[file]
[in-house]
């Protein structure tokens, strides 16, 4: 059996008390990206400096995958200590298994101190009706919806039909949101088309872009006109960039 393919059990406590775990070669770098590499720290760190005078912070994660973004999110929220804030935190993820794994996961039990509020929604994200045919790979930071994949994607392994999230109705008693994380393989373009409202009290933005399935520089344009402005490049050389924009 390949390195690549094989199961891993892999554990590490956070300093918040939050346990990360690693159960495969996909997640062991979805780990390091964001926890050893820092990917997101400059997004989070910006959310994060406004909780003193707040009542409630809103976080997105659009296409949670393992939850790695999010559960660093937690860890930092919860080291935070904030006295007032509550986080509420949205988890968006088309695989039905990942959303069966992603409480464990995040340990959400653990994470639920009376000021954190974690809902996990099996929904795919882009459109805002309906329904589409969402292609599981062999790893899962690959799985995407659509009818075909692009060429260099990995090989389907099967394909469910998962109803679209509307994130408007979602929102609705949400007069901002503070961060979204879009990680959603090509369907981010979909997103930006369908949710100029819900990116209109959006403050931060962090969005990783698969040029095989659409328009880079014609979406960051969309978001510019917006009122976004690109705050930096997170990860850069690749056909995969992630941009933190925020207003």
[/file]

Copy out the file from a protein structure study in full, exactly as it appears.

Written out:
[in-house]
């Protein structure tokens, strides 16, 4: 059996008390990206400096995958200590298994101190009706919806039909949101088309872009006109960039 393919059990406590775990070669770098590499720290760190005078912070994660973004999110929220804030935190993820794994996961039990509020929604994200045919790979930071994949994607392994999230109705008693994380393989373009409202009290933005399935520089344009402005490049050389924009 390949390195690549094989199961891993892999554990590490956070300093918040939050346990990360690693159960495969996909997640062991979805780990390091964001926890050893820092990917997101400059997004989070910006959310994060406004909780003193707040009542409630809103976080997105659009296409949670393992939850790695999010559960660093937690860890930092919860080291935070904030006295007032509550986080509420949205988890968006088309695989039905990942959303069966992603409480464990995040340990959400653990994470639920009376000021954190974690809902996990099996929904795919882009459109805002309906329904589409969402292609599981062999790893899962690959799985995407659509009818075909692009060429260099990995090989389907099967394909469910998962109803679209509307994130408007979602929102609705949400007069901002503070961060979204879009990680959603090509369907981010979909997103930006369908949710100029819900990116209109959006403050931060962090969005990783698969040029095989659409328009880079014609979406960051969309978001510019917006009122976004690109705050930096997170990860850069690749056909995969992630941009933190925020207003």